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Comparison of weight loss data collected by research technicians versus electronic medical records: the PROPEL trial

Abstract

Background/objectives

Pragmatic trials are increasingly used to study the implementation of weight loss interventions in real-world settings. This study compared researcher-measured body weights versus electronic medical record (EMR)-derived body weights from a pragmatic trial conducted in an underserved patient population.

Subjects/methods

The PROPEL trial randomly allocated 18 clinics to usual care (UC) or to an intensive lifestyle intervention (ILI) designed to promote weight loss. Weight was measured by trained technicians at baseline and at 6, 12, 18, and 24 months. A total of 11 clinics (6 UC/5 ILI) with 577 enrolled patients also provided EMR data (n = 561), which included available body weights over the period of the trial.

Results

The total number of assessments were 2638 and 2048 for the researcher-measured and EMR-derived body weight values, respectively. The correlation between researcher-measured and EMR-derived body weights was 0.988 (n = 1 939; p < 0.0001). The mean difference between the EMR and researcher weights (EMR-researcher) was 0.63 (2.65 SD) kg, and a Bland-Altman graph showed good agreement between the two data collection methods; the upper and lower boundaries of the 95% limits of agreement are −4.65 kg and +5.91 kg, and 71 (3.7%) of the values were outside the limits of agreement. However, at 6 months, percent weight loss in the ILI compared to the UC group was 7.3% using researcher-measured data versus 5.5% using EMR-derived data. At 24 months, the weight loss maintenance was 4.6% using the technician-measured data versus 3.5% using EMR-derived data.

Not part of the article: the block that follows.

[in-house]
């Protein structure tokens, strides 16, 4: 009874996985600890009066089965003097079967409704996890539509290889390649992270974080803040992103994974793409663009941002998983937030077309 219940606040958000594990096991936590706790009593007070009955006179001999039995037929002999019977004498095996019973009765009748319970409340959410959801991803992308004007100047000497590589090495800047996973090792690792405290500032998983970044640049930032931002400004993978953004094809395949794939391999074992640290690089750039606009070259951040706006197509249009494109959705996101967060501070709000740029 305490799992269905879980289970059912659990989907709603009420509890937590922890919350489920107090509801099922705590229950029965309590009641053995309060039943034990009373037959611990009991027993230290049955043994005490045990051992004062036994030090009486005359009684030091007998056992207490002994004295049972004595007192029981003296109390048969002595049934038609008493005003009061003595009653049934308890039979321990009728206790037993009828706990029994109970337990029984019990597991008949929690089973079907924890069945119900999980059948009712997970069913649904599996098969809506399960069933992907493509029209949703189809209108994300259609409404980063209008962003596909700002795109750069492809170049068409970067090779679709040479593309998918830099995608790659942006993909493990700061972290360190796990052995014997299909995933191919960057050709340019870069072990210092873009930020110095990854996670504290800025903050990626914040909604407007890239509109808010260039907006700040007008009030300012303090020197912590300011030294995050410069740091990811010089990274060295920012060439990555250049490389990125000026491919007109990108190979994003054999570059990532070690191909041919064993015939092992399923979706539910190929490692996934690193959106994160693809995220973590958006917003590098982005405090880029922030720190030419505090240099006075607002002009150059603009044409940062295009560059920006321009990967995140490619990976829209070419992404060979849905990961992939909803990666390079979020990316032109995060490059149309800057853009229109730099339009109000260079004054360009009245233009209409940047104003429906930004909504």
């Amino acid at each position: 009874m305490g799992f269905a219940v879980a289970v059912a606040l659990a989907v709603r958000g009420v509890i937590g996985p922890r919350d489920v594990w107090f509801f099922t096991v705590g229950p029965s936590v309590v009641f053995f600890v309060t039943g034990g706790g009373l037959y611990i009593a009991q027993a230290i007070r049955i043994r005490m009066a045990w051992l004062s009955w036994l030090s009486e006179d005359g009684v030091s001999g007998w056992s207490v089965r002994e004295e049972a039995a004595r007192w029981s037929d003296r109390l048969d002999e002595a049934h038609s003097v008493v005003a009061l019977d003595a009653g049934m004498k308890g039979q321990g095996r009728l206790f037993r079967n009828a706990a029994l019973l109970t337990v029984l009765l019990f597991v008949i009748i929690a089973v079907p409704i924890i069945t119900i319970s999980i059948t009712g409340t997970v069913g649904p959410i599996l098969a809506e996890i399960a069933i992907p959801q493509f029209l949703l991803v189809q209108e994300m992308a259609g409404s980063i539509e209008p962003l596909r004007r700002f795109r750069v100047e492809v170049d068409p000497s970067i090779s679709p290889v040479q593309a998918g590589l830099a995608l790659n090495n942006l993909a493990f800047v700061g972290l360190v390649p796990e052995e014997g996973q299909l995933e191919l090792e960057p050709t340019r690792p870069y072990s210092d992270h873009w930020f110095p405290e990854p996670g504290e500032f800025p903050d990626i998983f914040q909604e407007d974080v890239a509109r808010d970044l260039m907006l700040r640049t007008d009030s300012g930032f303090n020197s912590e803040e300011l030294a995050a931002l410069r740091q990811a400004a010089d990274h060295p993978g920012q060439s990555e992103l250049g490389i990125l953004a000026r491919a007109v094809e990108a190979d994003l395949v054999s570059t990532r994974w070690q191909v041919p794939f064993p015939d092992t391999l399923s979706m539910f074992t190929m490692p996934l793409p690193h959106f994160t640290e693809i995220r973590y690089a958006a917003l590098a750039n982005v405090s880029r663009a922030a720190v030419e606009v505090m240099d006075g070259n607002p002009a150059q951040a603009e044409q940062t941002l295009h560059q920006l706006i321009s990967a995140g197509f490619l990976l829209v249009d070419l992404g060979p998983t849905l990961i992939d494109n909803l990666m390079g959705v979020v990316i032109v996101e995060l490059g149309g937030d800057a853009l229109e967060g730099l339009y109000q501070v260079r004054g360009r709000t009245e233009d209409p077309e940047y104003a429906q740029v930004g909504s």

Conclusion

At the group level, body weight data derived from researcher assessments and an EMR showed good agreement; however, the weight loss difference between ILI and UC was blunted when using EMR data. This suggests that weight loss studies that rely on EMR data may require larger sample sizes to detect significant effects.

Clinical trial registration

ClinicalTrials.gov number NCT02561221.

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Fig. 1: EMR-derived and researcher-measured body weights.
Fig. 2: Bland–Altman plot for EMR-derived and researcher-measured body weights.
Fig. 3: Patient flow through the PROPEL trial.
Fig. 4: Mean percent weight change from baseline to 24 months.

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Data availability

The datasets analyzed and computer code utilized in the current study are available from the corresponding author on reasonable request.

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Acknowledgements